I went to the Baseball Hall of Fame web page recently, not to read about the newly selected inductees, Cal Ripkin, Jr. and Tony Gwynn, who were locks to get in on their first ballots, but to see how the others fared. The people for whom I would have voted finished 1-8, 10, and 19. Jim Rice, who I thought would FINALLY get in, finished fourth, with a lower percentage (63.5%) than the year before (64.8%), while the ones I had hoped would get in, Goose Gossage and Andre Dawson, did get over 50%, but not the required 75%. I skipped McGwire (#9) and selected Albert Belle, who failed to get even 5% and won’t be on the ballot next year. Neither will Orel Hershiser, which the local paper indicated, correctly before the vote was announced, that he might be one of the best pitchers to get on the ballot only once. All the people I was sure would not make it to a second vote got zero votes, and the folks that I thought were likely not to get a second shot got 2 to 4 votes; but I missed Jay Buhner, who got only 1.
However, there is, as lawyers are wont to say, another bite of the apple: the Veterans’ Committee. Currently comprised of living Hall of Fame members, and award-winning writers and broadcasters, the committee votes every two years. The vote in 2003 selected no one; Gil Hodges, the manager of the 1969 World Series champion New York Mets, and umpire Doug Harvey came the closest to the 75% threshold. The vote in 2005 also selected no one, with Hodges and long-time Chicago Cubs third baseman Ron Santo each coming up short.
(The person in third place in 2005, Tony Oliva of the Minnesota Twins, was one of my favorite players in the day, an eight-time All Star, who led the league five times in hits, four times in doubles, thrice in batting average, once in slugging percentage. He and Willie Mays both batted .211 in their last seasons according to one source; I’m not saying he’s Willie Mays – who is my favorite player – just noting it.)
The one name I had never heard: Cecil Travis. “His career batting average of .314 is a record for AL shortstops, and ranks third among all shortstops behind Honus Wagner (.327) and Arky Vaughan (.318).” Cecil Travis, who played 12 years for the lowly Washington Senators, 10 before World War II, then after suffering frostbite at the Battle of the Bulge, two unremarkable post-war seasons.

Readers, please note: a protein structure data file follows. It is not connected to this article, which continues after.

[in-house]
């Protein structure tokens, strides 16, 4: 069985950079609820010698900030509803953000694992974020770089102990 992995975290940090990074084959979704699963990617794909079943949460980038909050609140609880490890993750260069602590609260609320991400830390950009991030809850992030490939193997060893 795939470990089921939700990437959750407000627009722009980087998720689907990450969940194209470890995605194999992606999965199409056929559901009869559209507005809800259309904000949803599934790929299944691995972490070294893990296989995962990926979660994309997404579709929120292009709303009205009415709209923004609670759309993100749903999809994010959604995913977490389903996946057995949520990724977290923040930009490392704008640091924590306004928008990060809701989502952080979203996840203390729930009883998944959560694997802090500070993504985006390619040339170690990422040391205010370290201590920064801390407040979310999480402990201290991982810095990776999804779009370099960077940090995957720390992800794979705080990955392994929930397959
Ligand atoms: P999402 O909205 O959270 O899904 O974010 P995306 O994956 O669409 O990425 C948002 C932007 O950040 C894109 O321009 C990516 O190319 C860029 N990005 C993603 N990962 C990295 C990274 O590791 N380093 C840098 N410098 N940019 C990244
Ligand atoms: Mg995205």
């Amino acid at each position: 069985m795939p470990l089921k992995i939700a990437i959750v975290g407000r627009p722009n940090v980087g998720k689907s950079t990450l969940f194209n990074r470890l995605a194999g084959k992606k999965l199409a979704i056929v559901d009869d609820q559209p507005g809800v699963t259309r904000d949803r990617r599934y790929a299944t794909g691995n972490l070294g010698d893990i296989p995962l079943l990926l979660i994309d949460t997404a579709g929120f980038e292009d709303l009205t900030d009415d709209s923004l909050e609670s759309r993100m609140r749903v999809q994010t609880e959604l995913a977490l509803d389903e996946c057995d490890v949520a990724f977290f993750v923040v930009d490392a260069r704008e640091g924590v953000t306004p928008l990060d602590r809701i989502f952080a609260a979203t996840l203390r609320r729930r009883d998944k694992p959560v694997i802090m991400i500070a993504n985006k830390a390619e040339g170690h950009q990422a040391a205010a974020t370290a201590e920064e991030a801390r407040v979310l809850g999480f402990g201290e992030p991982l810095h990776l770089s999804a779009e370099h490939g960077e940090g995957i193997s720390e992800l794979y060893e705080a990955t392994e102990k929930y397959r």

Here’s the weird thing, though: on the HoF web page, it appears that you can look up every player who was voted upon by the BBWAA – we’ll call it the traditional way. Even those folks with zero votes show up. But there’s nothing indicating voting for Cecil Travis.
What’s a librarian to do but to contact the Hall of Fame directly.
I looked back at the voting rules and did not see anything that would have kept him off a ballot. If you go back to the voting results of the late 1940’s, there is no player listed that received zero votes. If he would have received one vote, he would be listed.
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Late 1940s? Shouldn’t it be the early 1950s, after the five year wait? I wrote back and asked.
The five-year waiting rule did not come into effect until 1954. No specific guidelines were set as to who was eligible for consideration nor to which committee would consider whom. The 75% majority was necessary for election by either committee, which continues today. A one-year wait had been in effect from 1946-1953 and no wait was specified before then due to WWII.
So, Cecil Travis’ name presumably came up in the late 1940s and he received no votes? As a guy I know wrote me: “They were still catching up to all the old-timers. Not surprised he didn’t get votes.” Yeah, but ZERO votes?
Cecil Travis died on December 16, 2006. But for the war, he would probably have been a Hall of Famer. Expect that he’ll get a lot of votes next month, maybe not enough to win, but a goodly number.